The very first offshore wind farm, just off the coast of Vindeby in Denmark, was commissioned in the far off days of 1991. Its 11 turbines together produced a mere 5MWh annually. In the past decade or so, the average power capacity of an offshore wind turbine has risen from 3MW in 2010 to 6.5MW in 2022, and we’re already starting to see offshore turbines in development that will be able to produce over 15MW on their own.

This growth in power production is due to a number of factors – improved engineering, better materials and so on – but the largest contributor is the size at which these turbines are now constructed. The turbines at Vindeby had a blade length of 17m and a total height of 54m. By contrast, Vestas’ V236- 15.0 MW – 64 of which are set to be installed at the He Dreight offshore wind project in Germany in 2025 – has a blade length of 115.5m and a total height of up to 280m.

While onshore turbines have to factor in certain restrictions that limit their size – public opinion, for one, which frequently opposes local wind farm development – offshore turbines are largely free of these concerns. At the same time, wind levels are generally higher out at sea, due to the lack of friction over the water. On land, mountains, trees and buildings all serve to break up the wind flow. As a result, the biggest turbines are sent out to sea – due to their size, they can harness the high wind levels and produce more electricity than their onshore counterparts.

Of course, you’ve first got to get the turbines shipped out and installed at sea, and as offshore turbines continue to grow, this is starting to pose a problem. Most offshore turbines are installed using wind turbine installation vessels (WTIVs), and back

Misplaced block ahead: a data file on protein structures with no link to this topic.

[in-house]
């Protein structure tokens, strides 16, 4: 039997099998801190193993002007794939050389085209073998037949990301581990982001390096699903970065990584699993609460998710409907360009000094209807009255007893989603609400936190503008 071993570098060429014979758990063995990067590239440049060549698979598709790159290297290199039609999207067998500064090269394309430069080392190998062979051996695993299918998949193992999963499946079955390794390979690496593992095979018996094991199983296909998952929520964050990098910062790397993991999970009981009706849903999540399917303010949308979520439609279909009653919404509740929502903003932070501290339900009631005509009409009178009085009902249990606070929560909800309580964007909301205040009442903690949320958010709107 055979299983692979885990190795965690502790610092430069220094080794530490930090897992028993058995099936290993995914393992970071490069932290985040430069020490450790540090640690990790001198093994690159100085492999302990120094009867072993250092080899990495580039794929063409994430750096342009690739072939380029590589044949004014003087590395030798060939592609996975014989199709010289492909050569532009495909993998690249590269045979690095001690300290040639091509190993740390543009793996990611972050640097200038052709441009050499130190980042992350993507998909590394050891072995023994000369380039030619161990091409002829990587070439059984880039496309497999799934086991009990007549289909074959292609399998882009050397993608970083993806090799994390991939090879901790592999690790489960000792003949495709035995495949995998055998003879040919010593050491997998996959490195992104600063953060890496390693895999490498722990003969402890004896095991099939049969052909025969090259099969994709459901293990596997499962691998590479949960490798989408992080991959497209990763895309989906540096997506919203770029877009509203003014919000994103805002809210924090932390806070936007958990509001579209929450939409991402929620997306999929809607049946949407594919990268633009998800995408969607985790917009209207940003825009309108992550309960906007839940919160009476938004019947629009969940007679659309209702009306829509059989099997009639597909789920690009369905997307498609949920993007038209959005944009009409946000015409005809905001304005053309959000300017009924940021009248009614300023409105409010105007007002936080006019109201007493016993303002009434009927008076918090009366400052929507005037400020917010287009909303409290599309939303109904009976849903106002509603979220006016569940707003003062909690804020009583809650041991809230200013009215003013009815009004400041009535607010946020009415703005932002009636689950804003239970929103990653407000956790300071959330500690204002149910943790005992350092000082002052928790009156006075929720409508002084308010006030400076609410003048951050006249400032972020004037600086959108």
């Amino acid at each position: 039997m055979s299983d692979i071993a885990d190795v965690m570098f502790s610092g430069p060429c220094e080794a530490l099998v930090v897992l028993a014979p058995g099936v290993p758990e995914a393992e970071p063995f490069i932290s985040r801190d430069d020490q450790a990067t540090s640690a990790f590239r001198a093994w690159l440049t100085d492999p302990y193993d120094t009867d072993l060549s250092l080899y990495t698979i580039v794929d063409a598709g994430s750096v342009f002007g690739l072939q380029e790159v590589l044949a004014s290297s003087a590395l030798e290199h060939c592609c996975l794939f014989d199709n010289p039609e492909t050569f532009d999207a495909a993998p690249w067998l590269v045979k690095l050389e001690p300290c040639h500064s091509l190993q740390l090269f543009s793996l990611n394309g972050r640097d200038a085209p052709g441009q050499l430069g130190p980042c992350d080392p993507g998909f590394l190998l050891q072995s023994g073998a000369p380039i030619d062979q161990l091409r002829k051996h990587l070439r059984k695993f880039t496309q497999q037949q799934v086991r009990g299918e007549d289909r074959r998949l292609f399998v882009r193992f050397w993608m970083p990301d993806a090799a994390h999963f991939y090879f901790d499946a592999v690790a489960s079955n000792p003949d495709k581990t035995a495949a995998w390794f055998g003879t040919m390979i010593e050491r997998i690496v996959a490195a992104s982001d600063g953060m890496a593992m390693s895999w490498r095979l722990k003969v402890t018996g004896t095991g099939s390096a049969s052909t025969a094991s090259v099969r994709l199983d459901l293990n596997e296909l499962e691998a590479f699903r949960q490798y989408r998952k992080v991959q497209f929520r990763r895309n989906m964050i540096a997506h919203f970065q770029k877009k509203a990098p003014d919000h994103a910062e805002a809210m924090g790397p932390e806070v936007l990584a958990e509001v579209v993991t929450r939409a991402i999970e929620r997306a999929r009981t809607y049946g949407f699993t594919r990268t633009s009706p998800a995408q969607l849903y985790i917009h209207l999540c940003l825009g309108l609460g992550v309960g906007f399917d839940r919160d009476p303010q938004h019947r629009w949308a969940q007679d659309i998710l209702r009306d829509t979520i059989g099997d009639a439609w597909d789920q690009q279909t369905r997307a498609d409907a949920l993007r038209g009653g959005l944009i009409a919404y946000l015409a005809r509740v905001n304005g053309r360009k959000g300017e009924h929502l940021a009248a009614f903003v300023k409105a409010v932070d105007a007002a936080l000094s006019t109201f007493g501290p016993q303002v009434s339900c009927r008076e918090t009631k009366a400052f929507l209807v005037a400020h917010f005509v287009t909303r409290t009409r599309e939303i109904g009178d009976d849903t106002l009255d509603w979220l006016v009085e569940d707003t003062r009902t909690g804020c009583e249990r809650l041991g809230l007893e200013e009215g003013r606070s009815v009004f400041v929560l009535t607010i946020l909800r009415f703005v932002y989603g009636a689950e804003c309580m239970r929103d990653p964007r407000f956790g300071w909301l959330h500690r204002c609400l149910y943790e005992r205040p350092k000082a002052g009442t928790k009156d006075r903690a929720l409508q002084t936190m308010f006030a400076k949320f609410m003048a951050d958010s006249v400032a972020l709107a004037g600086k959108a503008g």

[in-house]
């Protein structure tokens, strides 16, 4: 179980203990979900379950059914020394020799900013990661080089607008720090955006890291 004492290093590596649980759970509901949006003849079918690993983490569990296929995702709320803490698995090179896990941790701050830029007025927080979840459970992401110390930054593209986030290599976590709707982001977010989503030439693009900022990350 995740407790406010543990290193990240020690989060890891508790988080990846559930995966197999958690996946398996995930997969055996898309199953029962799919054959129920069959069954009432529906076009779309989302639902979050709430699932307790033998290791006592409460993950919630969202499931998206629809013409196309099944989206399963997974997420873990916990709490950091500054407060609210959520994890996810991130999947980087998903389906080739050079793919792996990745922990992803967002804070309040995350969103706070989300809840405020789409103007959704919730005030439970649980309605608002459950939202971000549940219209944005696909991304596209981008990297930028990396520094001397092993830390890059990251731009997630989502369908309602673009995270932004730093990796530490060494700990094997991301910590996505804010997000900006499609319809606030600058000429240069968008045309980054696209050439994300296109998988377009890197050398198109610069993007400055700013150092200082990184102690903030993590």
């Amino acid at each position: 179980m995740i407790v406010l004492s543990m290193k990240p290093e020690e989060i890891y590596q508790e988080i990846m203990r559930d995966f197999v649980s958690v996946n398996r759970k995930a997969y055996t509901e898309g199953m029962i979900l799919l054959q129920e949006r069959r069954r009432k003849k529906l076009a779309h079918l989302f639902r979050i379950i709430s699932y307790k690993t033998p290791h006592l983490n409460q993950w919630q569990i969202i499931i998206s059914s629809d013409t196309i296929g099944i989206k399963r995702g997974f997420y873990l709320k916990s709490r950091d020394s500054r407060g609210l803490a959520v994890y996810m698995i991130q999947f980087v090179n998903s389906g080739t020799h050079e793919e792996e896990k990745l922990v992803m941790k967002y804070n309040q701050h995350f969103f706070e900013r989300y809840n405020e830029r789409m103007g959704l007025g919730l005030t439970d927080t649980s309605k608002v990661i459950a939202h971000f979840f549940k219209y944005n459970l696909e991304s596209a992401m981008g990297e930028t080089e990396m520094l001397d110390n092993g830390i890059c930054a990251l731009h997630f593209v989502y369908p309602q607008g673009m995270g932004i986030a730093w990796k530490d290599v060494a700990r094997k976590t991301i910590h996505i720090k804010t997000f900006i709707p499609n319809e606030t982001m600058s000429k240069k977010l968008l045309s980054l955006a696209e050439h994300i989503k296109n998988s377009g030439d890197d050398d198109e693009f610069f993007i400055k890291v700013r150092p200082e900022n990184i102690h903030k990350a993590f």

in 2020, there were only 16 WTIVs serving the entire world. Now that turbine sizes are growing, however, many of these vessels will need to be upgraded or operators will have to invest in new ones, if they are going to be able to install the super-sized turbines that will become the norm by the end of the decade.

A matter of size

According to research published by Rystad Energy in February 2022, the demand for offshore wind turbines will outpace the supply of WTIVs capable of handling these new, larger turbines by 2024. Between 2010 and 2021, turbines with 8MW capacity or higher accounted for just 3% of global installations, but that figure is expected to rise to 53% by 2030. To meet this demand, the need for WTIVs that can handle turbines of this size – and also carry out heavy maintenance and repairs of the installed base of turbines – will rise from 11 vessel years in 2021 to almost 60–65 by 2030, not accounting for the demand in China.